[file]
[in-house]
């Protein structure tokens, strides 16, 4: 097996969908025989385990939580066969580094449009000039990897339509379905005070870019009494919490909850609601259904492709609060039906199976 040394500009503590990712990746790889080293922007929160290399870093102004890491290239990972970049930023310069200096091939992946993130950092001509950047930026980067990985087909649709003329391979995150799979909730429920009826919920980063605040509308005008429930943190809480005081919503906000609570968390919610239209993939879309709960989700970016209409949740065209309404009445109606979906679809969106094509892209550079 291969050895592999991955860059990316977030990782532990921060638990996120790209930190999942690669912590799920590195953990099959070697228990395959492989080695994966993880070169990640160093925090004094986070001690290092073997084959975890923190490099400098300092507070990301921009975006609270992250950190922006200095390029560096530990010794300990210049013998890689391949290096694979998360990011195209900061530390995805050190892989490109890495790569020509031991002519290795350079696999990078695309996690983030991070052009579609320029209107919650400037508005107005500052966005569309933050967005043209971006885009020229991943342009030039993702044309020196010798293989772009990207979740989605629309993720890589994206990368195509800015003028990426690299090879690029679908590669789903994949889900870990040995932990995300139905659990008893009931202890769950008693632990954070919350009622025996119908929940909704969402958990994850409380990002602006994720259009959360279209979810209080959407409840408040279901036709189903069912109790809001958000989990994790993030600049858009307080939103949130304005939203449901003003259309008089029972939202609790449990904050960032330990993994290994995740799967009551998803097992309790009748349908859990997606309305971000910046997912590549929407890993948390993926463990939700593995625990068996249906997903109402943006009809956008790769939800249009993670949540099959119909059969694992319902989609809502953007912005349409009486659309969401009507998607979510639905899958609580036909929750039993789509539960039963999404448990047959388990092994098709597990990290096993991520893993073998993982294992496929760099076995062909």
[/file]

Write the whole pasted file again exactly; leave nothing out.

[in-house]
């Protein structure tokens, strides 16, 4: 097996969908025989385990939580066969580094449009000039990897339509379905005070870019009494919490909850609601259904492709609060039906199976 040394500009503590990712990746790889080293922007929160290399870093102004890491290239990972970049930023310069200096091939992946993130950092001509950047930026980067990985087909649709003329391979995150799979909730429920009826919920980063605040509308005008429930943190809480005081919503906000609570968390919610239209993939879309709960989700970016209409949740065209309404009445109606979906679809969106094509892209550079 291969050895592999991955860059990316977030990782532990921060638990996120790209930190999942690669912590799920590195953990099959070697228990395959492989080695994966993880070169990640160093925090004094986070001690290092073997084959975890923190490099400098300092507070990301921009975006609270992250950190922006200095390029560096530990010794300990210049013998890689391949290096694979998360990011195209900061530390995805050190892989490109890495790569020509031991002519290795350079696999990078695309996690983030991070052009579609320029209107919650400037508005107005500052966005569309933050967005043209971006885009020229991943342009030039993702044309020196010798293989772009990207979740989605629309993720890589994206990368195509800015003028990426690299090879690029679908590669789903994949889900870990040995932990995300139905659990008893009931202890769950008693632990954070919350009622025996119908929940909704969402958990994850409380990002602006994720259009959360279209979810209080959407409840408040279901036709189903069912109790809001958000989990994790993030600049858009307080939103949130304005939203449901003003259309008089029972939202609790449990904050960032330990993994290994995740799967009551998803097992309790009748349908859990997606309305971000910046997912590549929407890993948390993926463990939700593995625990068996249906997903109402943006009809956008790769939800249009993670949540099959119909059969694992319902989609809502953007912005349409009486659309969401009507998607979510639905899958609580036909929750039993789509539960039963999404448990047959388990092994098709597990990290096993991520893993073998993982294992496929760099076995062909």